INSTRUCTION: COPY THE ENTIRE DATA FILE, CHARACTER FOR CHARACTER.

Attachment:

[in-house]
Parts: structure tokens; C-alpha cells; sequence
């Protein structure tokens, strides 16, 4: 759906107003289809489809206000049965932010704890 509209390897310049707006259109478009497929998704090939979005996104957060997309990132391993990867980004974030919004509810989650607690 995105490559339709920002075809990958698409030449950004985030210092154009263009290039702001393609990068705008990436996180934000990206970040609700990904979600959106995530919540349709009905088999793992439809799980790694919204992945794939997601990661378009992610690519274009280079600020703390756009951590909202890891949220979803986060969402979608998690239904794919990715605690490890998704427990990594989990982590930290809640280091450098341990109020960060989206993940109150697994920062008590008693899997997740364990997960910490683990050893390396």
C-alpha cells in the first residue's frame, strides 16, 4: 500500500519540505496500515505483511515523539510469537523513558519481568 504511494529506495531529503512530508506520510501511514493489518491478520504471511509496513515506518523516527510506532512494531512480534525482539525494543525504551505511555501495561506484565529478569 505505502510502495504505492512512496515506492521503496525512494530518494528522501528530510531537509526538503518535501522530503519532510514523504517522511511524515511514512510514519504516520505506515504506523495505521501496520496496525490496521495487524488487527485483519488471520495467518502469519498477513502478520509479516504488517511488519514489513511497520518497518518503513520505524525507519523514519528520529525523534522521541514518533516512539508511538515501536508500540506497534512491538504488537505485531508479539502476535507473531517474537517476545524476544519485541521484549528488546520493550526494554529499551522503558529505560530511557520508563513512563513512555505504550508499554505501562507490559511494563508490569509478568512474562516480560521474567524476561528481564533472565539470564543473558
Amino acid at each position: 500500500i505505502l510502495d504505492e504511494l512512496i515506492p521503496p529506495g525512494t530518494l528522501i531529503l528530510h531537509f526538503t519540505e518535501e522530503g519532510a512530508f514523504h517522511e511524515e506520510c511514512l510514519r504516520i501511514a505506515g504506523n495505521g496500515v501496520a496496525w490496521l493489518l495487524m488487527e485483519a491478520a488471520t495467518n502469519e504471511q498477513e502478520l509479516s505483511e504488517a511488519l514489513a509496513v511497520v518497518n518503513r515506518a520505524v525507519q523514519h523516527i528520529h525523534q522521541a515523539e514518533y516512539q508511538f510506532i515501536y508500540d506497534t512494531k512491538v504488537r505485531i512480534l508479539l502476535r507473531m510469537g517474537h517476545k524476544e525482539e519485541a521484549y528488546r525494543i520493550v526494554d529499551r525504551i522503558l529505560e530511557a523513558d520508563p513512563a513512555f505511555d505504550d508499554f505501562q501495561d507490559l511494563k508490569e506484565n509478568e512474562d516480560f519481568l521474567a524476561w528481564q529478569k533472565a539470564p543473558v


[in-house]
Parts: structure tokens; C-alpha cells; sequence
């Protein structure tokens, strides 16, 4: 759906107003289809489809206000049965932010704890 509209390897310049707006259109478009497929998704090939979005996104957060997309990132391993990867980004974030919004509810989650607690 995105490559339709920002075809990958698409030449950004985030210092154009263009290039702001393609990068705008990436996180934000990206970040609700990904979600959106995530919540349709009905088999793992439809799980790694919204992945794939997601990661378009992610690519274009280079600020703390756009951590909202890891949220979803986060969402979608998690239904794919990715605690490890998704427990990594989990982590930290809640280091450098341990109020960060989206993940109150697994920062008590008693899997997740364990997960910490683990050893390396």
C-alpha cells in the first residue's frame, strides 16, 4: 500500500519540505496500515505483511515523539510469537523513558519481568 504511494529506495531529503512530508506520510501511514493489518491478520504471511509496513515506518523516527510506532512494531512480534525482539525494543525504551505511555501495561506484565529478569 505505502510502495504505492512512496515506492521503496525512494530518494528522501528530510531537509526538503518535501522530503519532510514523504517522511511524515511514512510514519504516520505506515504506523495505521501496520496496525490496521495487524488487527485483519488471520495467518502469519498477513502478520509479516504488517511488519514489513511497520518497518518503513520505524525507519523514519528520529525523534522521541514518533516512539508511538515501536508500540506497534512491538504488537505485531508479539502476535507473531517474537517476545524476544519485541521484549528488546520493550526494554529499551522503558529505560530511557520508563513512563513512555505504550508499554505501562507490559511494563508490569509478568512474562516480560521474567524476561528481564533472565539470564543473558
Amino acid at each position: 500500500i505505502l510502495d504505492e504511494l512512496i515506492p521503496p529506495g525512494t530518494l528522501i531529503l528530510h531537509f526538503t519540505e518535501e522530503g519532510a512530508f514523504h517522511e511524515e506520510c511514512l510514519r504516520i501511514a505506515g504506523n495505521g496500515v501496520a496496525w490496521l493489518l495487524m488487527e485483519a491478520a488471520t495467518n502469519e504471511q498477513e502478520l509479516s505483511e504488517a511488519l514489513a509496513v511497520v518497518n518503513r515506518a520505524v525507519q523514519h523516527i528520529h525523534q522521541a515523539e514518533y516512539q508511538f510506532i515501536y508500540d506497534t512494531k512491538v504488537r505485531i512480534l508479539l502476535r507473531m510469537g517474537h517476545k524476544e525482539e519485541a521484549y528488546r525494543i520493550v526494554d529499551r525504551i522503558l529505560e530511557a523513558d520508563p513512563a513512555f505511555d505504550d508499554f505501562q501495561d507490559l511494563k508490569e506484565n509478568e512474562d516480560f519481568l521474567a524476561w528481564q529478569k533472565a539470564p543473558v